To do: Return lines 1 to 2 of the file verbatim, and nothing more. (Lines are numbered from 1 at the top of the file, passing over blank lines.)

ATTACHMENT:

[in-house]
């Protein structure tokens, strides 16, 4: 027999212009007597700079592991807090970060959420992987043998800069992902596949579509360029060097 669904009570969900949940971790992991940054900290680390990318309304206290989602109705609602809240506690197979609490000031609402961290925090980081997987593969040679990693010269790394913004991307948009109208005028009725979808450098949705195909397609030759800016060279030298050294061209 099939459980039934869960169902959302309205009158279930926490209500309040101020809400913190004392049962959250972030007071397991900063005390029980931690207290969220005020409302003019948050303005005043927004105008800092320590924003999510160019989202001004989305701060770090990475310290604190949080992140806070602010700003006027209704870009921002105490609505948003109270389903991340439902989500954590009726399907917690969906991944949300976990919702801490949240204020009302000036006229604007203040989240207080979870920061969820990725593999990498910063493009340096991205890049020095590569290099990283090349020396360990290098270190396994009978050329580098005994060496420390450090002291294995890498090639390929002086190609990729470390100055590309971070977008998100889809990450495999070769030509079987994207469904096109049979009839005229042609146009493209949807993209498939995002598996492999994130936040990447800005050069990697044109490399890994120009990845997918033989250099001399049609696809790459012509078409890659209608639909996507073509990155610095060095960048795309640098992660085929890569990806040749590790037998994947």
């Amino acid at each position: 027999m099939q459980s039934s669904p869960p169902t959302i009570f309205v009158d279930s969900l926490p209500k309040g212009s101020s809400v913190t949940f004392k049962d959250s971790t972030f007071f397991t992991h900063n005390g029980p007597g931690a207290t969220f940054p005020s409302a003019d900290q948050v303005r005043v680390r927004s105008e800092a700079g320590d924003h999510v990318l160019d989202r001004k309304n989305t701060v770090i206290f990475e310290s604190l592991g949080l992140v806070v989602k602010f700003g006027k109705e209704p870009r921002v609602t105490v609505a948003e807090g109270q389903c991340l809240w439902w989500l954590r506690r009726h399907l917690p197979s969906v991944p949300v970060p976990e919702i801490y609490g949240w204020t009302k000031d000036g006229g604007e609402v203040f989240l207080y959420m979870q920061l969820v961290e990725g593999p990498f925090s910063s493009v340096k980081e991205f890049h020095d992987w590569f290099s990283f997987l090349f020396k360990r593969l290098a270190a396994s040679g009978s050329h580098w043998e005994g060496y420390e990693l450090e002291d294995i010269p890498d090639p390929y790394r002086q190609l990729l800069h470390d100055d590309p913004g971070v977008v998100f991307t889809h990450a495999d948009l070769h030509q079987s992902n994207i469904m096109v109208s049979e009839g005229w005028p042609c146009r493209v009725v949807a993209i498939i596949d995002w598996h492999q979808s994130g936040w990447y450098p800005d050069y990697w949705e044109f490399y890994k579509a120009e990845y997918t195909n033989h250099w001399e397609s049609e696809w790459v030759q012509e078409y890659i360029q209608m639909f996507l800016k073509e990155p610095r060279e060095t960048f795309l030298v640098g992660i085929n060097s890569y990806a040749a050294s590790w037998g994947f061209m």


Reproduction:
[in-house]
């Protein structure tokens, strides 16, 4: 027999212009007597700079592991807090970060959420992987043998800069992902596949579509360029060097 669904009570969900949940971790992991940054900290680390990318309304206290989602109705609602809240506690197979609490000031609402961290925090980081997987593969040679990693010269790394913004991307948009109208005028009725979808450098949705195909397609030759800016060279030298050294061209 099939459980039934869960169902959302309205009158279930926490209500309040101020809400913190004392049962959250972030007071397991900063005390029980931690207290969220005020409302003019948050303005005043927004105008800092320590924003999510160019989202001004989305701060770090990475310290604190949080992140806070602010700003006027209704870009921002105490609505948003109270389903991340439902989500954590009726399907917690969906991944949300976990919702801490949240204020009302000036006229604007203040989240207080979870920061969820990725593999990498910063493009340096991205890049020095590569290099990283090349020396360990290098270190396994009978050329580098005994060496420390450090002291294995890498090639390929002086190609990729470390100055590309971070977008998100889809990450495999070769030509079987994207469904096109049979009839005229042609146009493209949807993209498939995002598996492999994130936040990447800005050069990697044109490399890994120009990845997918033989250099001399049609696809790459012509078409890659209608639909996507073509990155610095060095960048795309640098992660085929890569990806040749590790037998994947």